Surrey’s Premier Lifestyle Magazine

Gone With The Wind

Kevin Pilley visits the peach state, Georgia, in the American Deep South and follows the Gone With The Wind Trail.
“The South. Noun. The place where the tea is sweet and the accents are sweeter. Summer starts in April. Front porches are wide and words are long. Y’all is the only proper noun. Chicken is fried and biscuits come with gravy. Macaroni and cheese is a vegetable. Someone’s heart always blessed.”

That definition of the American Deep South greets visitors on a cushion of the wraparound porch of The Twelve Oaks antebellum (pre-American Civil War) mansion B&B in Covington, Georgia. The classic white colonnaded 1836 house was the inspiration for Ashley Wilkes’s swish residence in the Gone With The Wind film (1939). Author Margaret Mitchell suggested it.

Formerly a judge’s house and cotton broker’s home, The Twelve Oaks has been lavishly and luxuriously restored to become once again the epitome of aristocratic southern living. There is even a Frankly Scarlett Suite, where a visitor can pretend to be the spoilt daughter of a rich plantation owner and slaveholder, a southern belle and a feisty feminist icon, all in the same room. They can also be a bit of a Pansy, as that was the original name of Vivien Leigh’s famous character.

Forty-five minutes from Atlanta, the house is decorated with crystal chandeliers, sparkling glassware, carved leg antique tables and period paintings. The suites have ribcage showers and copper bateau soaker tubs. There is a croquet lawn and swimming pool. It’s run by former insurance underwriter Nicole Greer Munn and her husband John, a jet mechanic. Son Parker provides the turndown service and leaves chocolate truffles by the bed. Chris and Travis act the roles of servants brilliantly.
Says Nicole: “It was my favourite house growing up. When it became available I knew I had to buy it and make it beautiful again. All thirty windows were gone and there was a lot of water damage.”

The Twelve Oaks offers authentic five star antebellum bliss with caramel apple pancakes, peaches and cream-stuffed French toast, strawberry shortcake with bourbon whipped cream, buttermilk biscuits and granola and berry yoghurt served in antique champagne glasses for a down home breakfast. On display are repro GWTW suits and period gowns and dresses.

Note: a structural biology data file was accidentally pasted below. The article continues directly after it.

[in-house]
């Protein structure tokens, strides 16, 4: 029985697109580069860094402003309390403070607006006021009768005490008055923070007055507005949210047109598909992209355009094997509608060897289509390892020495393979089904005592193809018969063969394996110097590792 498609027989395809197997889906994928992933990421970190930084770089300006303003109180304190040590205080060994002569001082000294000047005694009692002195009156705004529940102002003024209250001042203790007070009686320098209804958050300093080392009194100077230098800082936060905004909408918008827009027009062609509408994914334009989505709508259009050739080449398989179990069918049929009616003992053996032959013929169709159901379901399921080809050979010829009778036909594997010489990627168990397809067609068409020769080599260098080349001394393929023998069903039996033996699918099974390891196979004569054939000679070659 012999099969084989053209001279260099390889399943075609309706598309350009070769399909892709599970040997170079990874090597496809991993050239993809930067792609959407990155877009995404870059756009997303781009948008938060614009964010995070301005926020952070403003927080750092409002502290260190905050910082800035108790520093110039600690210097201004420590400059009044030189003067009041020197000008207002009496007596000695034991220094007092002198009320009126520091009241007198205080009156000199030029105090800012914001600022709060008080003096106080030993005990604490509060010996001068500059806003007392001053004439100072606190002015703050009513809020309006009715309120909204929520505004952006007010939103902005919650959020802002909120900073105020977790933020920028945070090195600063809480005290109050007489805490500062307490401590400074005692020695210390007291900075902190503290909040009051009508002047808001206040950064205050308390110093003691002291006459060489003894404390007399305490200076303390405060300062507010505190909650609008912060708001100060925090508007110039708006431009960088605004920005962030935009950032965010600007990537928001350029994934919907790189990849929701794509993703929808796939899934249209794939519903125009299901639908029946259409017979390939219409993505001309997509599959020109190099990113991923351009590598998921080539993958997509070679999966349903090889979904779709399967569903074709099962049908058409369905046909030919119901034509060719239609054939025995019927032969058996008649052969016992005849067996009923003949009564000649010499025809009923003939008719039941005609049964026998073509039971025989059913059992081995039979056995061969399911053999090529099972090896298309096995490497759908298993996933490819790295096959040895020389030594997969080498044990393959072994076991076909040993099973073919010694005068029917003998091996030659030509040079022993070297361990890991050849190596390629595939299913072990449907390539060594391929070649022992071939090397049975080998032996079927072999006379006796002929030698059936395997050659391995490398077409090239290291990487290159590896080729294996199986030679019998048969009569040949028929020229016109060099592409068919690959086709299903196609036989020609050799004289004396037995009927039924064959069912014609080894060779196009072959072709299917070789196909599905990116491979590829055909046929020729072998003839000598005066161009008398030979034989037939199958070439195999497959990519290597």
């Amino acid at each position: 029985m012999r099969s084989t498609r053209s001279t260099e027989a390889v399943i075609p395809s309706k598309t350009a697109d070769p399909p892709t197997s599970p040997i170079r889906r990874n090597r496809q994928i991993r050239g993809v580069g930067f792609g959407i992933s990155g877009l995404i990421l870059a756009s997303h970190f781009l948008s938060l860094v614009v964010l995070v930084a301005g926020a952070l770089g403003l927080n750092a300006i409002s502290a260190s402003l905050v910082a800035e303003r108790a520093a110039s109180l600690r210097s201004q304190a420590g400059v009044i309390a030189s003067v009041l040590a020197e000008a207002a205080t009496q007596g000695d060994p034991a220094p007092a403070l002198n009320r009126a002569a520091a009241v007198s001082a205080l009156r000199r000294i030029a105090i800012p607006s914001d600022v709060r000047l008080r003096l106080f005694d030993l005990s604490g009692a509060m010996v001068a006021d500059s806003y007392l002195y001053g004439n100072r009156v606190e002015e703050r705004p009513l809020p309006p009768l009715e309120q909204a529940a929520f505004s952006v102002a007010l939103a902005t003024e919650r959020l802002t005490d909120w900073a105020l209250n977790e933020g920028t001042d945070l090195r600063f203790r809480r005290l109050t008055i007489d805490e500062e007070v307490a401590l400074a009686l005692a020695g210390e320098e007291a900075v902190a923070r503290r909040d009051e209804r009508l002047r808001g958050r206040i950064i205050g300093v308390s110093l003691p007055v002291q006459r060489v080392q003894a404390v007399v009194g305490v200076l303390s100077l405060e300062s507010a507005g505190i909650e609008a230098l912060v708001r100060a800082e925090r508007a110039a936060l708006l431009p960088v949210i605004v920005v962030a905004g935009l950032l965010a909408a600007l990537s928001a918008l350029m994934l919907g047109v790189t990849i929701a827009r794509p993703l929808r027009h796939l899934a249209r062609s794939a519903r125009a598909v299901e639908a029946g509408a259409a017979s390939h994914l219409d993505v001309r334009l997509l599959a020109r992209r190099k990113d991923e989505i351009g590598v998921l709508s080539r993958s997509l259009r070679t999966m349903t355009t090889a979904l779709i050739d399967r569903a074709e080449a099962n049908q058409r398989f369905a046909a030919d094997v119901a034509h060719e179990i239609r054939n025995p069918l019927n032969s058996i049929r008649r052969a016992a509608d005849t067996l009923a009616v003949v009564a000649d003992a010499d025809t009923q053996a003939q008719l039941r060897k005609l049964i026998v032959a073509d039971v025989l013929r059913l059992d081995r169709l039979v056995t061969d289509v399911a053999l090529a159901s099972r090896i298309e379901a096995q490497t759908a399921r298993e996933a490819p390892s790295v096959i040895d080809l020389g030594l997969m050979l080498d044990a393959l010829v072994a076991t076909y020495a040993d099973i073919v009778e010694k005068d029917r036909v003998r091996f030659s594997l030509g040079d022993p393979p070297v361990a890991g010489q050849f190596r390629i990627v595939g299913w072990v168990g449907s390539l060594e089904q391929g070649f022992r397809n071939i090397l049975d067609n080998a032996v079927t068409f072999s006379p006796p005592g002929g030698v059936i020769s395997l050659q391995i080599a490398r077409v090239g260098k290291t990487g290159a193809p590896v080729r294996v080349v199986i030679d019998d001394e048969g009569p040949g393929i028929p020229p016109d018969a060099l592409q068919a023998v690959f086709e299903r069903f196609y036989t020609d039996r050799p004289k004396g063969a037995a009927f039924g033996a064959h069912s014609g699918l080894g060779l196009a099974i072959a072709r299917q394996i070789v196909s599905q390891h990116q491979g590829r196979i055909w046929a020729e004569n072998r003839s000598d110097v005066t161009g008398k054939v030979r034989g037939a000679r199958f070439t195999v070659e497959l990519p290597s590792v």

The Twelve Oaks is part of Georgia’s Gone With The Wind Trail which remains as popular as ever. The Vampire Diaries was filmed in Covington and the executive producer always stayed with the Greer Munns.

Nearby, on north Cherokee Road in Social Circle, Louis and Billie van Dyke’s Greek revival mansion Blue Willow Inn offers formal dressy southern buffets. Mitchell visited many times while courting Redd Upshaw, her first husband and inspiration for Clark Gable’s character.

It offers traditional cuisine in the form of collards (heartless cabbage), grits (corn porridge), catfish, hushpuppies (savoury deep fried balls), peach cobbler (Georgia is, after all, the Peach State) and fried green tomatoes, although not necessarily in that order.
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The Twelve Oaks, Covington, Georgia - Image provided courtesy The Twelve Oaks
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The Trail takes visitors to what Mitchell called ‘The Dump’ – The Crescent Apartments in Atlanta where she and second husband, copy editor John Marsh, lived between 1925–32, and where she wrote her masterpiece and last work. Mitchell was thirty-six when it was published in 1936.

In the Margaret Mitchell House and museum we learnt her father was an attorney and her family came from Aberdeenshire on his side and Ireland on her mother’s. That she collected erotica and was interested in pornography, liked to be called Peggy, described herself as “an unscrupulous flirt” and wrote her first book at thirteen. She even wrote a western.

Mitchell spent her early childhood in Jackson Hall, destroyed in the Great Atlanta Fire of 1917. She “sat on the bony knees of veterans and the fat slippery laps of great aunts” and heard them talk of the early days. Her mother, May Belle, was a suffragist who advised her: “Give of yourself with both hands and overflowing heart, but give only the excess after you have lived your own life.”